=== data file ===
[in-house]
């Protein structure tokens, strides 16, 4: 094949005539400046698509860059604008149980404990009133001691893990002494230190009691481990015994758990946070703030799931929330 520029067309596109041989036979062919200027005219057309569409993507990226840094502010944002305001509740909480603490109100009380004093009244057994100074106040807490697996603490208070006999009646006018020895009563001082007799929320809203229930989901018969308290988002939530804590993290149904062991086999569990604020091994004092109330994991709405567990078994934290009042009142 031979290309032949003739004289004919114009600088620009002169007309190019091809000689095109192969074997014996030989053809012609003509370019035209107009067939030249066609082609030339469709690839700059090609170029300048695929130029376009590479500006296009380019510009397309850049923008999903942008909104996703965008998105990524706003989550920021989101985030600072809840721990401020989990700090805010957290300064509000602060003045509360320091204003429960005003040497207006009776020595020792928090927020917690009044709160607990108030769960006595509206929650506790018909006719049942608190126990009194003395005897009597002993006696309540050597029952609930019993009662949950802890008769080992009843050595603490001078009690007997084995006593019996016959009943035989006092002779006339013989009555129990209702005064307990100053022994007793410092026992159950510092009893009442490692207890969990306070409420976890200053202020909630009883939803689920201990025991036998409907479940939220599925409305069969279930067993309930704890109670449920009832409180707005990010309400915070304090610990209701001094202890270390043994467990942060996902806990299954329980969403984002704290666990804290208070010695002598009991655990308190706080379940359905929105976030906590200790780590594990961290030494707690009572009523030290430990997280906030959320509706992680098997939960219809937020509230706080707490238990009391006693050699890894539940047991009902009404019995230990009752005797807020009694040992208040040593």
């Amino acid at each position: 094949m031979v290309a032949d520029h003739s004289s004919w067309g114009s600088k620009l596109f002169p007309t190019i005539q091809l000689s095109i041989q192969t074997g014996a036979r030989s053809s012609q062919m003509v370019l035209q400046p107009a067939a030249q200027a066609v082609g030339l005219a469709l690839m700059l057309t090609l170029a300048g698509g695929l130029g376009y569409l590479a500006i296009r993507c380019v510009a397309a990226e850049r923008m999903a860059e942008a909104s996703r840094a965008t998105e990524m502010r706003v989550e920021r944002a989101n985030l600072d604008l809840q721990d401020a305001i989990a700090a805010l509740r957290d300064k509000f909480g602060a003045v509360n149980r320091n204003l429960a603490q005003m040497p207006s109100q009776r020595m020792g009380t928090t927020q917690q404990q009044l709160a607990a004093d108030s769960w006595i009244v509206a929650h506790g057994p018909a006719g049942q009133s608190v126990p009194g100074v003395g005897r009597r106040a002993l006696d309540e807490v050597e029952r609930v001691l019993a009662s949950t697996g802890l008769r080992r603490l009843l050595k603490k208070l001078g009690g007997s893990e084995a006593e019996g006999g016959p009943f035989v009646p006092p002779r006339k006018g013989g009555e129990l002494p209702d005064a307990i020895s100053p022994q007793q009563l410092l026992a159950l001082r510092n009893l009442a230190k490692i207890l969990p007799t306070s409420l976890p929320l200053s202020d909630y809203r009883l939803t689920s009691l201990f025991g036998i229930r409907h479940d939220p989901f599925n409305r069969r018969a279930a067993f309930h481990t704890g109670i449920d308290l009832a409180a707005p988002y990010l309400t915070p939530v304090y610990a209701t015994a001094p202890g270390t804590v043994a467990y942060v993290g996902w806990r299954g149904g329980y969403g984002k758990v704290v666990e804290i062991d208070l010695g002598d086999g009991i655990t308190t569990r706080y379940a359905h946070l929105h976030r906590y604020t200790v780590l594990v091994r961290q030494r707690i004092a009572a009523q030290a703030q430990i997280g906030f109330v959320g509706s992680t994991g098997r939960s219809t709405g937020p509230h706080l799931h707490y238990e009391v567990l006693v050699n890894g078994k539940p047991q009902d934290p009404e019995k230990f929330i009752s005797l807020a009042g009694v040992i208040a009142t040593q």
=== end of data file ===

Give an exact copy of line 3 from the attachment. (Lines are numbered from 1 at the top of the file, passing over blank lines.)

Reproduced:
């Amino acid at each position: 094949m031979v290309a032949d520029h003739s004289s004919w067309g114009s600088k620009l596109f002169p007309t190019i005539q091809l000689s095109i041989q192969t074997g014996a036979r030989s053809s012609q062919m003509v370019l035209q400046p107009a067939a030249q200027a066609v082609g030339l005219a469709l690839m700059l057309t090609l170029a300048g698509g695929l130029g376009y569409l590479a500006i296009r993507c380019v510009a397309a990226e850049r923008m999903a860059e942008a909104s996703r840094a965008t998105e990524m502010r706003v989550e920021r944002a989101n985030l600072d604008l809840q721990d401020a305001i989990a700090a805010l509740r957290d300064k509000f909480g602060a003045v509360n149980r320091n204003l429960a603490q005003m040497p207006s109100q009776r020595m020792g009380t928090t927020q917690q404990q009044l709160a607990a004093d108030s769960w006595i009244v509206a929650h506790g057994p018909a006719g049942q009133s608190v126990p009194g100074v003395g005897r009597r106040a002993l006696d309540e807490v050597e029952r609930v001691l019993a009662s949950t697996g802890l008769r080992r603490l009843l050595k603490k208070l001078g009690g007997s893990e084995a006593e019996g006999g016959p009943f035989v009646p006092p002779r006339k006018g013989g009555e129990l002494p209702d005064a307990i020895s100053p022994q007793q009563l410092l026992a159950l001082r510092n009893l009442a230190k490692i207890l969990p007799t306070s409420l976890p929320l200053s202020d909630y809203r009883l939803t689920s009691l201990f025991g036998i229930r409907h479940d939220p989901f599925n409305r069969r018969a279930a067993f309930h481990t704890g109670i449920d308290l009832a409180a707005p988002y990010l309400t915070p939530v304090y610990a209701t015994a001094p202890g270390t804590v043994a467990y942060v993290g996902w806990r299954g149904g329980y969403g984002k758990v704290v666990e804290i062991d208070l010695g002598d086999g009991i655990t308190t569990r706080y379940a359905h946070l929105h976030r906590y604020t200790v780590l594990v091994r961290q030494r707690i004092a009572a009523q030290a703030q430990i997280g906030f109330v959320g509706s992680t994991g098997r939960s219809t709405g937020p509230h706080l799931h707490y238990e009391v567990l006693v050699n890894g078994k539940p047991q009902d934290p009404e019995k230990f929330i009752s005797l807020a009042g009694v040992i208040a009142t040593q």